MEDLIFE completed our first round of fuel efficient stove projects in Yuncaypata during the Winter Mobile Clinic season. Over the span of two week-long volunteer trips 18 kitchens were renovated. The results were amazing. Most of the people in Yuncaypata used wood burning stoves to cook, basically just a firepit, and do not have chimneys. The effects of the exposure to that much wood-smoke are extremely harmful to health, causing respiritatory and cardiovascular diseases like heart attacks, lung cancer and strokes. Prolonged exposure, which is what you get when you cook over a wood stove every day, can also cause cataracs, which are typically untreated in these communities and lead to impaired vision. The physical labor of collecting wood and cooking over an ineffecient wood stove is also very time consuming. MEDLIFE's fuel efficient stoves funnel smoke out of the home, use much less wood and cook faster.
Light beams illuminate smoke as it fills the home of somone cooking with a traditional wood stove.
A window so stained with smoke you cannot see through it, imagine what this did to this home owners lungs.
Volunteers begin working in a home while the owner cooks for her children. The smoke made them cough after a couple of minutes.
Before the kitchen was renovated by MEDLIFE. The smoke stained windows and lightbulbs cast a yellow glow over everything.
The same kitchen after MEDLIFE renovated it, with the new stove in the corner and clear white light.
A kitchen part way through construction.
The base that is heated by the fire holds heat extremely well, and is made of a mixture of materials that can be collected in the community; human hair, sugar, salt, beer bottles, and adobe.
The mixture being packed into the stove frame.
Cooking on a new fuel efficient stove. She said that the new stove saves her hours of time per day.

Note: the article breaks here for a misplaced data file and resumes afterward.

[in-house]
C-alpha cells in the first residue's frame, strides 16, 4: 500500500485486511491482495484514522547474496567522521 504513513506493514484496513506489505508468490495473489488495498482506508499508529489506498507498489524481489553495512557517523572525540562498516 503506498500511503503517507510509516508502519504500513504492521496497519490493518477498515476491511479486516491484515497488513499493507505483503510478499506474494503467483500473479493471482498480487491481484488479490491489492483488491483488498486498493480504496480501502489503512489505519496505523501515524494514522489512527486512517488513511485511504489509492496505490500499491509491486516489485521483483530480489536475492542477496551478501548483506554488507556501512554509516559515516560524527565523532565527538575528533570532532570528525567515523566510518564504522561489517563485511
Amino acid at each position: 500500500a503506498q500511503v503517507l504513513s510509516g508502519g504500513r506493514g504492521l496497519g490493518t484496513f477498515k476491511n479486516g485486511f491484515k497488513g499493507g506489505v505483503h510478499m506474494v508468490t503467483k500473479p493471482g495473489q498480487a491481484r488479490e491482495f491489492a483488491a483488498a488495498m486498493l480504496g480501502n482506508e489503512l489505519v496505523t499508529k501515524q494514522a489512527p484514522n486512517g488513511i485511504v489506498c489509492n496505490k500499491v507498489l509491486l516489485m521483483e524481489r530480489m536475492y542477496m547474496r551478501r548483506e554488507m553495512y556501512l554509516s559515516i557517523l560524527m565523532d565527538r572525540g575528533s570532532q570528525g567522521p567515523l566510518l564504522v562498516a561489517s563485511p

A chimney pumps smoke out of the house.
From the MEDLIFE office in Riobamba, Ecuador, we took a taxi to the bus station and a 1-hour bus to Columbe, another city near Riobamba, where MEDLIFE has held several mobile clinics and projects. We then spent 30 minutes on a truck to Llinllin, a community within Columbe that is so large, a community member says it had to be divided into several "llinllins”, Llinllin Colegio, Llinllín Las Juntas, Lllinllin Hierba Buena.
“Llinllin is so big that it should be converted into a parroquia (district) instead of being part of Columbe" said the truck driver. “So many little Lllinllins communities confuses people, when actually all of the Llinllin communities are different."
Once we got to the outskirt of Llinllin, we saw the huge wall MEDLIFE built for the local school, thanks to the donations from our chapter at the University of Brown. After 20 more minutes driving, we finally got to the community of Llinllin Pucara.
Llinllín Pucara is home to just over 500 residents, most of whom have only completed their basic studies. In Llinllin Pucara, you find yourself surrounded by vast valleys and rivers making for a priceless view. At every corner, Llinllin Pucara's landscapes are breathtaking.